Sebastián de Aparicio died in the town of Puebla on Feb. 25, 1600. The crowds that gathered to see this beloved man’s body as it lay in state were so numerous that it was several days before he could be buried. After having been exhumed, twice, his incorrupt body can still be seen today at the Church of San Francisco in Puebla, Mexico.
Blessed Sebastián de Aparicio was beatified in 1789 by Pope Pius VI.
Nooks and Crannies
Blessed Sebastián de Aparicio isn’t as famous as some other holy men and women, but he’s still very in our age.
Millions of us have endured isolated quarantine over the last two years. We live in an age in which birth control and pornography are widely available, and chastity often gets mocked by our culture. There are millions among us (including several from my mother’s family) who’ve moved away from the only places which they’d ever known as “home” to seek prospects in distant lands. It can be easy for all too many of us to dismiss ourselves as “too old” or “too uneducated” to begin, or renew, the call to a life of holiness. And in Blessed Sebastián de Aparicio, we have a friend who gifted us with his example in all such matters.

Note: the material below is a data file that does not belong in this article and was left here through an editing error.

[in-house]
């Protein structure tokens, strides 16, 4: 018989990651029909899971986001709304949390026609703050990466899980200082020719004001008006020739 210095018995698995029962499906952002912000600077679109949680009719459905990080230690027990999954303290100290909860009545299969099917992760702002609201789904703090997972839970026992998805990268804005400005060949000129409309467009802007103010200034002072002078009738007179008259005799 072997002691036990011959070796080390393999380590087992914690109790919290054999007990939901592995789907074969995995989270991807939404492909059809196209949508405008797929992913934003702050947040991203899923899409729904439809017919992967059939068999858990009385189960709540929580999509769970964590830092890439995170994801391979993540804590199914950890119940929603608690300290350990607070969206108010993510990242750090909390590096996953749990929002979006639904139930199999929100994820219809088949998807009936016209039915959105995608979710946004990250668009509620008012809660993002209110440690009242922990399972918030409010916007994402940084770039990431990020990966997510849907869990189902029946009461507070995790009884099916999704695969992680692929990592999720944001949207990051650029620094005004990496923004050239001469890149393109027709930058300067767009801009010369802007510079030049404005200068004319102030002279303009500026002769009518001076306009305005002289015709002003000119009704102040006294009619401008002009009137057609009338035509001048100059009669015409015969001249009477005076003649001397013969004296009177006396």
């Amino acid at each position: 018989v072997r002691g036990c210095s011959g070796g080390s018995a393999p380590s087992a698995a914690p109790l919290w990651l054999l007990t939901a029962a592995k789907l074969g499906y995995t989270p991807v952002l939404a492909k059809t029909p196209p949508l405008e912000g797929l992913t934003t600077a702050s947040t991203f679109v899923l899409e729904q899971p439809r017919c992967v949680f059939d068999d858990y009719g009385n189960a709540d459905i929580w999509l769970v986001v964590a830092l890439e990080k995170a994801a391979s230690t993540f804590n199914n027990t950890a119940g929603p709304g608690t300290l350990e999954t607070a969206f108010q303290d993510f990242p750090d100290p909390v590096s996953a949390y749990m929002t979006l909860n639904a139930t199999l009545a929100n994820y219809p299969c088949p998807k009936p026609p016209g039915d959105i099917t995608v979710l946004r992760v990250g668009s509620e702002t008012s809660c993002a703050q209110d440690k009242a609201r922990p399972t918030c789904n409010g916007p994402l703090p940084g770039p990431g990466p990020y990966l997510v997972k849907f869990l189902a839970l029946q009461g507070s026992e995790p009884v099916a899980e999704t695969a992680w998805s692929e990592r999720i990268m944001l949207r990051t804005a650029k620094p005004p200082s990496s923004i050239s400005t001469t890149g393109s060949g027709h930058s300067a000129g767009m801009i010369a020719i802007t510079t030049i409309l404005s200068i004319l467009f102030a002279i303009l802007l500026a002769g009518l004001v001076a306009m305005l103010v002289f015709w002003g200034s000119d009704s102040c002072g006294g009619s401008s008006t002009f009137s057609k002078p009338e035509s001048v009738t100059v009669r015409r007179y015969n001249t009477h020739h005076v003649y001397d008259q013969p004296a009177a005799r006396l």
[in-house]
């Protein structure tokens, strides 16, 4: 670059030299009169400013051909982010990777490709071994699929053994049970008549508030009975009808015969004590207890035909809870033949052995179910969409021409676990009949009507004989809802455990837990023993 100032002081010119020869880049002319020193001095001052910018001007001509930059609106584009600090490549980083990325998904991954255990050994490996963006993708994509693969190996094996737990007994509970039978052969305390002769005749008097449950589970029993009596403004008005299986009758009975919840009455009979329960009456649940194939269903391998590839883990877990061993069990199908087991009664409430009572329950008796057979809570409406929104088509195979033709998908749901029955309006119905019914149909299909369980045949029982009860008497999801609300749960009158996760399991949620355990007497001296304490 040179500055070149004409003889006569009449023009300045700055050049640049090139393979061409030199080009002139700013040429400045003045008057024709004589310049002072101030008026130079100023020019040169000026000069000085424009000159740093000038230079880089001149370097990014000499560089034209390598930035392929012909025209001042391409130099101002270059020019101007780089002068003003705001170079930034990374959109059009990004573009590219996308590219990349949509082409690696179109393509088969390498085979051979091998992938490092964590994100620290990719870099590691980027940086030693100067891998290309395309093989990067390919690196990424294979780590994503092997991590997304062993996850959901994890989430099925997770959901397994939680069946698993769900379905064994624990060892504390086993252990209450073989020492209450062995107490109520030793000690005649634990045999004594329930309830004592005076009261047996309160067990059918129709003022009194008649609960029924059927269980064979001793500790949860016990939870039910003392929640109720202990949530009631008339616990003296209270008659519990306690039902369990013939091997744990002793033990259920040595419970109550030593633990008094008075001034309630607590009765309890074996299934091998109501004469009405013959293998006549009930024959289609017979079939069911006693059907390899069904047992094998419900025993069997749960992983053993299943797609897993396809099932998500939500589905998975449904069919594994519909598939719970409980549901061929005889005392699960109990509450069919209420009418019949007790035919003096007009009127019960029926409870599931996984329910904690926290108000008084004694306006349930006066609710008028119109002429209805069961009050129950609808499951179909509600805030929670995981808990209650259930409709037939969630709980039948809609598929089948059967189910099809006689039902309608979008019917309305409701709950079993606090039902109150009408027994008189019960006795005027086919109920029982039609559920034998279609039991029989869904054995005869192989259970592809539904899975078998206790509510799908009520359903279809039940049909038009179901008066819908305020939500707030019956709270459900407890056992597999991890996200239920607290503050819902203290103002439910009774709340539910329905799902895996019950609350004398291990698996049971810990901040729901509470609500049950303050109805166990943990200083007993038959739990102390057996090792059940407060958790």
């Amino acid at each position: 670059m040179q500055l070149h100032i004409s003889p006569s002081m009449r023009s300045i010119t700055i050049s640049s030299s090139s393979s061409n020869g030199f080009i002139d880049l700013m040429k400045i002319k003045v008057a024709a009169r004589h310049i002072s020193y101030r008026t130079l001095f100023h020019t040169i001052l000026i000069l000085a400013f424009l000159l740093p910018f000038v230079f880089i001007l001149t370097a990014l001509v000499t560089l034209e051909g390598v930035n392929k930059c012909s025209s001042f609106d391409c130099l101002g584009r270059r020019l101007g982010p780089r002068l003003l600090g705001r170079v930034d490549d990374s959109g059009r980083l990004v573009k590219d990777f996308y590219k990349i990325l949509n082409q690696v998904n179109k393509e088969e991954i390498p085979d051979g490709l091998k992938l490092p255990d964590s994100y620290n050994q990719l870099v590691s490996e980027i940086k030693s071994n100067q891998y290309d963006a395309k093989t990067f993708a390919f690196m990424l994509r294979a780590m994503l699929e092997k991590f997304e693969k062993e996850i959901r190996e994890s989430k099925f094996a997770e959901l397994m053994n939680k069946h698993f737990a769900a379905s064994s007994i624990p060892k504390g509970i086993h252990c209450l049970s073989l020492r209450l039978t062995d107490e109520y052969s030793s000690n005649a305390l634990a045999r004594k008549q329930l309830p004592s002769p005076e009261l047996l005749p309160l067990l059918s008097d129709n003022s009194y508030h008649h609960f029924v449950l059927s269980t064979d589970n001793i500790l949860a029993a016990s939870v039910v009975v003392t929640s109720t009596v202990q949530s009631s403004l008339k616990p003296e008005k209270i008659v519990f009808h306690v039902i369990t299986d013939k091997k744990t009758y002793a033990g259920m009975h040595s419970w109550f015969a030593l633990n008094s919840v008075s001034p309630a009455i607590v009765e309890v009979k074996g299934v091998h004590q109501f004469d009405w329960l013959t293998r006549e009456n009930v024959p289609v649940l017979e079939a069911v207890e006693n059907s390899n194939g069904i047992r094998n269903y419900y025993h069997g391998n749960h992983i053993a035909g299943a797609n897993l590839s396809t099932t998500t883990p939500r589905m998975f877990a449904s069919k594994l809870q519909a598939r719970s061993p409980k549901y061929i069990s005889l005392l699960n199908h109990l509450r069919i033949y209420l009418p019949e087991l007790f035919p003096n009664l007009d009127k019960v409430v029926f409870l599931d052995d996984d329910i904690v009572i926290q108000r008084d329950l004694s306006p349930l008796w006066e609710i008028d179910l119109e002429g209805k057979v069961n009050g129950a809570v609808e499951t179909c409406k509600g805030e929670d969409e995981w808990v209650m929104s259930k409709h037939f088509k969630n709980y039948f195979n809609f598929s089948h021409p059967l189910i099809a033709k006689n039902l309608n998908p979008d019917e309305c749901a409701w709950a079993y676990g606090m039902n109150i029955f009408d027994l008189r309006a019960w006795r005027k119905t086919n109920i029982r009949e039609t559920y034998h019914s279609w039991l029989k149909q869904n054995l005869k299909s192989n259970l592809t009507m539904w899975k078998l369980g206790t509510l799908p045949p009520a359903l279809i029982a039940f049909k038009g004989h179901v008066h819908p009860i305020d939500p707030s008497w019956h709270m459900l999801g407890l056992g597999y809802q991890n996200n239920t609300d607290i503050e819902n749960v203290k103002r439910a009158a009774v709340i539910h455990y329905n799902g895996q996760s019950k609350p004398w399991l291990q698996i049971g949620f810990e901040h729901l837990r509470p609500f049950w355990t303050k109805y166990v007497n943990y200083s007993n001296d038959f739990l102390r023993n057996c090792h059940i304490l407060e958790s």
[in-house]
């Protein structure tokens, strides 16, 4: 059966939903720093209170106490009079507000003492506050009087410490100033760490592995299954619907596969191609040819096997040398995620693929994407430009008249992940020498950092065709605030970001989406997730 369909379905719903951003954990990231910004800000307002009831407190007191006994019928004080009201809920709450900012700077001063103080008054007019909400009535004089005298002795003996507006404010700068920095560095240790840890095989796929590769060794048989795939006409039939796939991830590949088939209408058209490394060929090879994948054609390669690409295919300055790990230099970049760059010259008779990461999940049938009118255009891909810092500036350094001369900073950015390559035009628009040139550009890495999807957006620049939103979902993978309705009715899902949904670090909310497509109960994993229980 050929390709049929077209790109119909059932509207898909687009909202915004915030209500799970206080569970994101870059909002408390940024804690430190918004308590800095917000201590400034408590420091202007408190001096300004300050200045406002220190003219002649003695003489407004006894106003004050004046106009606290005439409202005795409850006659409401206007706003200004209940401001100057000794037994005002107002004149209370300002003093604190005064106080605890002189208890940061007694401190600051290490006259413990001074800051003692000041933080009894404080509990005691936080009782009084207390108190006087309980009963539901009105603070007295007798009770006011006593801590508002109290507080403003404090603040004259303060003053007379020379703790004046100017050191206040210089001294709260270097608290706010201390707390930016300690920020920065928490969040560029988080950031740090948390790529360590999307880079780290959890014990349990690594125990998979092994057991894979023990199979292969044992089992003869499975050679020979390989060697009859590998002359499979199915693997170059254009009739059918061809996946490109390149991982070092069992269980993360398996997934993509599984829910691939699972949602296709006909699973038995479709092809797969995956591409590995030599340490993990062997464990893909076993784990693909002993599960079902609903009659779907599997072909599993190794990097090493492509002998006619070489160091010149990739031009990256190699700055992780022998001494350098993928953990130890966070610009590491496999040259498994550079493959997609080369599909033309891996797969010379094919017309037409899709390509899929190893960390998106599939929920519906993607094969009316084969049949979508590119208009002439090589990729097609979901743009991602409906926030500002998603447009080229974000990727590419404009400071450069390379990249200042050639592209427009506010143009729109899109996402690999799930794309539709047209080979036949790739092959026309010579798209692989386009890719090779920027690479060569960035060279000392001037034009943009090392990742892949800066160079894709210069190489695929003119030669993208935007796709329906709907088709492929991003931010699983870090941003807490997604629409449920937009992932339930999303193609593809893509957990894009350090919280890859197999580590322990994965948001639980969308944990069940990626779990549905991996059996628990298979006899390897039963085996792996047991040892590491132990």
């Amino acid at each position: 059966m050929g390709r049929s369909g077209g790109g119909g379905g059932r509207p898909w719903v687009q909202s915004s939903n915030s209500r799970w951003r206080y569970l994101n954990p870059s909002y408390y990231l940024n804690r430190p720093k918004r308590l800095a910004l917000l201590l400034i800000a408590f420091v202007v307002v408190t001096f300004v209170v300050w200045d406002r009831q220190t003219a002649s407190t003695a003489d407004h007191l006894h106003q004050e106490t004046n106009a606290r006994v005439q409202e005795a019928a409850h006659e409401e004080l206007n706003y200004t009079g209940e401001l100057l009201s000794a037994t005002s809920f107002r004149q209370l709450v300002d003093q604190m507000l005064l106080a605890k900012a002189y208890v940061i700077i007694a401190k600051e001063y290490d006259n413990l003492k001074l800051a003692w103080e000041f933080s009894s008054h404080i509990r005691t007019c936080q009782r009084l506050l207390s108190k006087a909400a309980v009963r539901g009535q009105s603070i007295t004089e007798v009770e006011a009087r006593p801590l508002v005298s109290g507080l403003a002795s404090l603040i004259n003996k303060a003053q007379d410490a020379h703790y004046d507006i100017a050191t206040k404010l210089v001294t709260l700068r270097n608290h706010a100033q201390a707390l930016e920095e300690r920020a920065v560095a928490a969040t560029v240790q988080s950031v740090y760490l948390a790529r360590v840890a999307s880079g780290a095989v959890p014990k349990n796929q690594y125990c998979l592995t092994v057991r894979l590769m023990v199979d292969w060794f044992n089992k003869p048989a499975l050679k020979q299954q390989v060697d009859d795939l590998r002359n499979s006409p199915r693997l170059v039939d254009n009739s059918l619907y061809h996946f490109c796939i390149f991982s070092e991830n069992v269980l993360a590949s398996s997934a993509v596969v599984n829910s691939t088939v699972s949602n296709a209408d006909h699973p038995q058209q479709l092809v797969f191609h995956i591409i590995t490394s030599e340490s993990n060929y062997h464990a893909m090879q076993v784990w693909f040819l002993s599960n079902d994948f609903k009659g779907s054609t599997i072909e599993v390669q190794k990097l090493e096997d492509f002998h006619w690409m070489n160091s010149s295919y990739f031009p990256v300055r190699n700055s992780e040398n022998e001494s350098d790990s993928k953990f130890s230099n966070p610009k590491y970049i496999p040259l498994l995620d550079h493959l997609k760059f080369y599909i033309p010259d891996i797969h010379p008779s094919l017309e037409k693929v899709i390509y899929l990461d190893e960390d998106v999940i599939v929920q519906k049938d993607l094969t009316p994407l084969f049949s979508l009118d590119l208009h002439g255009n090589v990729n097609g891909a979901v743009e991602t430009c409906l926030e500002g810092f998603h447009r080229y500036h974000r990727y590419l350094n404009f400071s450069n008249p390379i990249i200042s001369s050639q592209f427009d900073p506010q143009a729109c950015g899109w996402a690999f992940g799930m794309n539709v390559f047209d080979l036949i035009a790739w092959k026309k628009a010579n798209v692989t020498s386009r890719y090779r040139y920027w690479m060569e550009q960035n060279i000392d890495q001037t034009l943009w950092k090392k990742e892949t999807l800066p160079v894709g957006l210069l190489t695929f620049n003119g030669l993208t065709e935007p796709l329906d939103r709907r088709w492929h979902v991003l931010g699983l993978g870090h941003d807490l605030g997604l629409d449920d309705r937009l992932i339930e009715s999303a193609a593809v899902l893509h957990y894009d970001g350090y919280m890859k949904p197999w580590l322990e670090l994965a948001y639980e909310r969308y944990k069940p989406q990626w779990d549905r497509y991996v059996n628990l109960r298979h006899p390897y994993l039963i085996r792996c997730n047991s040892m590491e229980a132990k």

We Americans are very conditioned to be captivated by rags-to-riches stories. The remarkable story of Blessed Sebastián de Aparicio (a true story that rivals Forrest Gump in adventure) is one of having taken that next holy step further: rags-to-riches-to-habit.
When I was received into the Catholic Church in 2012, I very well knew such names as St. Francis and St. Maximillian Kolbe. One of the privileges I’ve had in the decade since my confirmation is the pleasure to learn that inspiration is found even in the nooks and crannies of our Church’s history. Holiness can be found in the fine details of our Church, because holiness is in her DNA.
And though I wouldn’t have known to say it just a short while ago, I’m very glad to say it now: “Blessed Sebastián de Aparicio, pray for us!”